By on April 15, 2019

Image: Daimler AG

Not everyone’s attention is on New York City this week. Half a world away, Auto Shanghai presents another stage for automakers to show off their upcoming models.

For Mercedes-Benz, Shanghai serves as the venue for a new concept that appears almost ready to enter production: the Concept GLB. A quick perusal of MB’s naming strategy points to this vehicle slotting between the entry-level GLC crossover and the popular GLC. Looking at its measurements, it seems the GLB sits just a few microns below its larger sibling, with room for more passengers, to boot.

While the automaker claims the GLB “shows what SUV ideas on the company’s compact car platform might be realized alongside the GLA as a sporty all-rounder,” spy photos and various reports from recent months suggest the GLB will most certainly enter production, appearing as a 2020 model.

Image: Daimler AG

It’s an upright vehicle designed for maximum spaciousness, sporting the three rows of seating its slightly larger GLC sibling lacks. An interesting strategy for MB. And yet gap-filling is all the rage these days, as buyers have shown they’re ready to fling cash at any automaker who dares to bridge classes. Narrow slivers of white space are everywhere.

Those three rows are made possible by an 111-inch wheelbase, the automaker claims, and the GLB’s overall length undercuts the GLC by just 1.3 inches. Its width is just 0.4 inches shy of its larger sibling, but in terms of height, the GLB got the basketball player genes. This concept stretches 10 inches further from terra firma, though the cargo carrier nestled between the roof rails surely makes up that additional height. Don’t expect a production version to keep the concept’s roof-mounted lights.

Image: Daimler AG

“We asked ourselves whether there is still space between the GLA and GLC in our successful SUV range. The Concept GLB is the answer to this question. With it we are demonstrating the creative ideas we have for this segment, too,” said Britta Seeger, Daimler AG board member responsible for Mercedes-Benz Cars sales, in a statement.

“The Concept GLB is a durable and practical SUV with nonetheless compact dimensions. Whether it is a generous, seven-seater family vehicle or a versatile leisure time companion: we are certain that this concept will be of great interest to our customers.”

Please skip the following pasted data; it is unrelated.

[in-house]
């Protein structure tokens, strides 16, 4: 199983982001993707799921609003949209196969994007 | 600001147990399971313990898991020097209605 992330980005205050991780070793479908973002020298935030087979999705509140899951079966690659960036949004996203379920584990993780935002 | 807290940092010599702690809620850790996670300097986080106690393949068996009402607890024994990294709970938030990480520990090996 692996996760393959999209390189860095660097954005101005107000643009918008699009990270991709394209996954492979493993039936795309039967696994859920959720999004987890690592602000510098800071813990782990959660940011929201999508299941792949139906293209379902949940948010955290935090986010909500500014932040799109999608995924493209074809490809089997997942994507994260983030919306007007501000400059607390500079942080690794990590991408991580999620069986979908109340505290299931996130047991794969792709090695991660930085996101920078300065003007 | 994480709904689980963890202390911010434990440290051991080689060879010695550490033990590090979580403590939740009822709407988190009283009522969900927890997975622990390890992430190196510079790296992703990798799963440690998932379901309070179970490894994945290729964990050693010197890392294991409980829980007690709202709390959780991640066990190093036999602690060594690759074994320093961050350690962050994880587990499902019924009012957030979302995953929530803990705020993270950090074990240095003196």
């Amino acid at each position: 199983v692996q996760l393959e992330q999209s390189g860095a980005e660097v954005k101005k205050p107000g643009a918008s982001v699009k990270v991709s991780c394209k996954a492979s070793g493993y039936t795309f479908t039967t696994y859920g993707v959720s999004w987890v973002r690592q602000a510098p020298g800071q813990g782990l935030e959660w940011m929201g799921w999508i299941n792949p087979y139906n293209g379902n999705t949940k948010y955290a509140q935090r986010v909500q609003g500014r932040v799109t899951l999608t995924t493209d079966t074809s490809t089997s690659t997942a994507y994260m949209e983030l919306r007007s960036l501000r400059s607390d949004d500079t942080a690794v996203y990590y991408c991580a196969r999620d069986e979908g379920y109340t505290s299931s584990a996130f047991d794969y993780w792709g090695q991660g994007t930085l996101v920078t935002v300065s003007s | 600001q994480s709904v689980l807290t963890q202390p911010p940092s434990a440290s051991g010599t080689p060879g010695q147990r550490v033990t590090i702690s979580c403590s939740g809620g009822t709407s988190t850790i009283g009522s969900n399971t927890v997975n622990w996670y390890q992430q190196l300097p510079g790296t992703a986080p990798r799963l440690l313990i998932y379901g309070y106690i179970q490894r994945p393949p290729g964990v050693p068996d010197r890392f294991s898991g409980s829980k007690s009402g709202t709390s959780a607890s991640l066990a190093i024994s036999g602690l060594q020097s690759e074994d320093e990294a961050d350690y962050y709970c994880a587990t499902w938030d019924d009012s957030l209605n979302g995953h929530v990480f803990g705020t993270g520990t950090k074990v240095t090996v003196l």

Image: Daimler AG

Power comes by way of a turbocharged 2.0-liter making 224 horsepower and 258 lb-ft of torque, paired with an eight-speed dual-clutch automatic. Permanent 4Matic all-wheel drive with three torque distribution settings (80:20, 70:30, 50:50) comes standard.

Clearly, Mercedes-Benz is interested in capturing buyers who’d prefer to shell out (presumably) a little less than a GLC, but might find themselves hauling a couple more occupants. For these buyers, a GLA isn’t even in the running. (A second-generation GLA, currently nearing completion, is said to be roomier and more traditional than its predecessor.)

Image: Daimler AG

As for those third-row seats, MB says they aren’t just for show. Folding flat into the cargo floor, the automaker claims these chairs “offer comfortable seating for two medium-sized occupants.”

Stay tuned for more news on a GLB that leaves the “concept” moniker behind.

[Images: Daimler AG]

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7 Comments on “Bridging the Gap: With Its Concept GLB, Mercedes-Benz Wants More Passengers in the Small CUV Space...”


  • avatar
    wooootles

    Is it wrong that I find this one good looking?

  • avatar
    TimK

    Buttons, the steering wheel needs more buttons — for important controls. No one wants to adjust the temperature of the third-row cup holders on that center touch screen.

    • 0 avatar
      ToolGuy

      Yes. Two issues with this:

      – I have had multiple vehicles where if you weren’t careful during a turn (i.e., “driving”) your hand would graze the wrong lever-type switch and the radio station would change. Or in my case, since I’m a geek (and a cheapskate) and listen to one-hour-long podcasts (from a thumb drive), it would skip ahead to the next one and since no one wants to give me a jog-shuttle dial, it would take literally minutes of holding my finger firmly (too firmly – pressure required results in dented finger) on the *dash* button to get back to the right spot, and good luck if you hit any road imperfections mid-hold because then we start over.

      – Fast-forward X number of years. The car is in self-driving mode, and the steering wheel is moving, not controlled by me the driver. Now your tiny 100 mil by 125 mil switch (labeled in only-slightly-contrasting ink with 4-point in-house unreadable-at-any-size typeface) has become a moving target.

      (What looks cool on your workstation in a darkened room doesn’t necessarily translate to the real world which has sunlight and glare and potholes and vision correction and screaming kids.)

    • 0 avatar
      ThomasSchiffer

      TimK,

      The climate controls are not operated via the touch screen, but through the buttons below the three air vents.

  • avatar
    IBx1

    Nice interior, besides the absolute misery that is the 3rd row. Get rid of that ridiculous side window kick and it’s a refreshing design in a sea of floating-roof blobs.

  • avatar
    ThomasSchiffer

    The materials which constitute the seats look very interesting. It looks like some kind of high-end cloth or the classic 1970s Mercedes ‘Alcantara’ material.

  • avatar
    Sigivald

    “A quick perusal of MB’s naming strategy points to this vehicle slotting between the entry-level GLC crossover and the popular GLC”

    GLA and GLC, maybe?


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